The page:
If constitutional reform in Kenya was a religion, then the Bomas of Kenya, the site where the Building Bridges Initiative report was launched to the public yesterday, would be hallowed ground. Bomas, like Mt Sinai, where the 10 Commandments were given to Moses, Bomas is turning out into a symbolic venue of constitutional change in Kenya. In March 15, 2004, after nearly a year at the Bomas of Kenya auditorium deliberating on a constitution, delegates, led by then Cabinet Minister Kiraitu Murungi, walked out of the venue with a draft constitution.
“We will not go back there...” Kiraitu said, while pointing at the main auditorium with a band of loyalists who felt Bomas had been transformed into a forum for Raila Odinga to extract his Prime Minister promise of 2002. The constitution-making process had begun way earlier with clamour from the civil society, which led to the assent of the Constitution of Kenya Review Act in 1997, which Parliament assented to and paved way for the law change.
In 2000, President Daniel arap Moi set up the Constitution of Kenya Review Commission (CKRC) to guide the constitutional reform process and appointed Yash Pal Ghai as chairperson and Prof PLO Lumumba as general-secretary. The commission consisted of 15 members nominated by the National Assembly and appointed by the President, plus the Attorney-General and the Secretary. It was later expanded to 29 members after the civil society, religious and political groups were coopted. The CKRC’s work began in May 2001, and Bomas One conference had barely started when Moi dissolved Parliament, knocking off key representation of the conference.
When National Rainbow Coalition (Narc) won against Kanu candidate Uhuru Kenyatta, there was palpable hope that Bomas would proceed and a constitution would be achieved in 100 days. In April 2003, well beyond the 100 days, the draft document began to be debated by the National Constitutional Conference (NCC), which met at the Bomas of Kenya, amid suspicion and mistrust.
The NCC now comprised 629 members, who included the 223 Members of the National Assembly; three representatives from each district (210); one representative of each political party (40); representatives of religious organisations (35), professional bodies (15), women’s organisations (24), trade unions (16), and registered non-governmental organisations (24); as well as members of CKRC, but without vote (29). More than a year later, Mr Kiraitu and former Vice President Moody Awori staged that historic walk-out that Raila recalled in his speech yesterday.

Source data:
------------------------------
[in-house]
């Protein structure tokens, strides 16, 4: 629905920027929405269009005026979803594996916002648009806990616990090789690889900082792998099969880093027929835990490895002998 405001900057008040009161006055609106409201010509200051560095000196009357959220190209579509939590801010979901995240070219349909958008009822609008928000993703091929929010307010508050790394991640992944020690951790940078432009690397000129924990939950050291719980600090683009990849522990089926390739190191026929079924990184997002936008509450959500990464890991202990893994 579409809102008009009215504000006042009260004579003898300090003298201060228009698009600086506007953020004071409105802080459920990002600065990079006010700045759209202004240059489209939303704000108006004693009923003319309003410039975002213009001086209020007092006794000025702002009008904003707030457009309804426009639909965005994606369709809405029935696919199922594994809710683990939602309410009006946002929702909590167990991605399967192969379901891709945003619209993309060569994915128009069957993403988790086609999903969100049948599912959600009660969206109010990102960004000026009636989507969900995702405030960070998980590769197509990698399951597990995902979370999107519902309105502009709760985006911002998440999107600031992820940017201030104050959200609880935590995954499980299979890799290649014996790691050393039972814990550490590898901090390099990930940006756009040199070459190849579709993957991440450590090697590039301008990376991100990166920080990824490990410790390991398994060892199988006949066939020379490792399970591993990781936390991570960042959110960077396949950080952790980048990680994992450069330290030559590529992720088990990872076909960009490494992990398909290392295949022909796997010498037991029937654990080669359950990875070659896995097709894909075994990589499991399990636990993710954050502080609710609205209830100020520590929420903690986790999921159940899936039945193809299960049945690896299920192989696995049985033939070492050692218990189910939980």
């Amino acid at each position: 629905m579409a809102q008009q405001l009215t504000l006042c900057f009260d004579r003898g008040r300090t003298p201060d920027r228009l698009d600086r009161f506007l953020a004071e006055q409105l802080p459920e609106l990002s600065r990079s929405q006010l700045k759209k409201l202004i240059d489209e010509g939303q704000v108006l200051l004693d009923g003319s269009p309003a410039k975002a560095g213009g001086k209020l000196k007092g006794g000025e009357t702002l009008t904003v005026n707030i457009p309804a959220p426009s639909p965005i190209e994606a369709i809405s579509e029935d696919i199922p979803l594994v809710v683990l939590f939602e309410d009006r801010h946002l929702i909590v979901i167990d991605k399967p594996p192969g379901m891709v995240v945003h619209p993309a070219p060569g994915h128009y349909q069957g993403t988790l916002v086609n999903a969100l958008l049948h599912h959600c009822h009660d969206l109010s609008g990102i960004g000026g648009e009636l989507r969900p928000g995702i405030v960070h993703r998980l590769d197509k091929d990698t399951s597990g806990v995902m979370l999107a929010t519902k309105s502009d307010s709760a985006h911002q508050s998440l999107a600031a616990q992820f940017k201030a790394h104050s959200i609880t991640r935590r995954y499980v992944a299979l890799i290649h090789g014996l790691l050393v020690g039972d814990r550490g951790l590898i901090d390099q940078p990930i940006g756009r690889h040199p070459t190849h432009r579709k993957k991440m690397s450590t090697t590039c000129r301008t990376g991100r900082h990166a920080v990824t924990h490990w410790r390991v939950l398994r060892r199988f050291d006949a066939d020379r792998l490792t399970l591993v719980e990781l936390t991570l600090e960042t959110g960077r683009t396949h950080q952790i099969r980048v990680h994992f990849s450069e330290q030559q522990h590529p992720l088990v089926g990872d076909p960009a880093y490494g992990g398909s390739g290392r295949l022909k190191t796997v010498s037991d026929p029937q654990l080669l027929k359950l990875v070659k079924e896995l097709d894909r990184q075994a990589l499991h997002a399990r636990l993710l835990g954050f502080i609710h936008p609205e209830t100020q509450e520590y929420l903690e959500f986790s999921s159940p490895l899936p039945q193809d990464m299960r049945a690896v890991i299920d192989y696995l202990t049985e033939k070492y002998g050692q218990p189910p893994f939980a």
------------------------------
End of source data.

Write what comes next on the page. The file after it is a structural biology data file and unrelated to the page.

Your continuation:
“When we were in the final stages of completing the document, a group of delegates walked away because they did not agree to some of the provisions of that Constitution,” said Raila, who was one of the delegates in Bomas then. “They went to court and stopped us.” As they left, the other group remained with the chairman Prof Ghai, and proceeded to finalise and launch the draft constitution amid pomp and dance. Politician Orie Rogo Manduli was among the notables who took to the Bomas floor to celebrate the draft.
But the celebrations were short-lived, for the courts turned the tables on the product. Another group from the civil society, led by Timothy Njoya, also had their qualms about the process and had filed their own case in January 2004, a case whose result would turn historic. The Reverend Njoya, Munir Mazrui, Kepta Ombati, Joseph Wambugu Gaita, Peter Gitahi, Sophie O Ochieng’, Muchemi Gitahi and Ndung’u Wainaina went to court to challenge sections of the Constitution of Kenya Review Act.
A reconstitution of Bomas leadership did not help much. The replacement of Ghai with Abida Ali Aroni found an already poisoned well and neither did former Attorney General Amos Wako’s magic wand in Kilifi. When the final draft, the Wako Draft, was presented to the people for vote in November 21, 2005, it was a resounding NO, prompting a shake-up of government, the booting of victors and the coronation of the losers.
When giving his address yesterday, President Uhuru Kenyatta acknowledged that Bomas was a historic constitutional site. “It is historic because we have gathered here to discuss constitutional issues,” Uhuru said. Other than constitutional reforms, Bomas was also used in 2013 and 2017 as the base by political parties to stage coups, make important decisions. It has also been used by the electoral management body as the national tallying centre after 2007. It is in Bomas that Deputy President William Ruto last chanted the Orange slogan in 2008. It is also the stage politicians have honed their skills at constitutional debates or at political party conventions.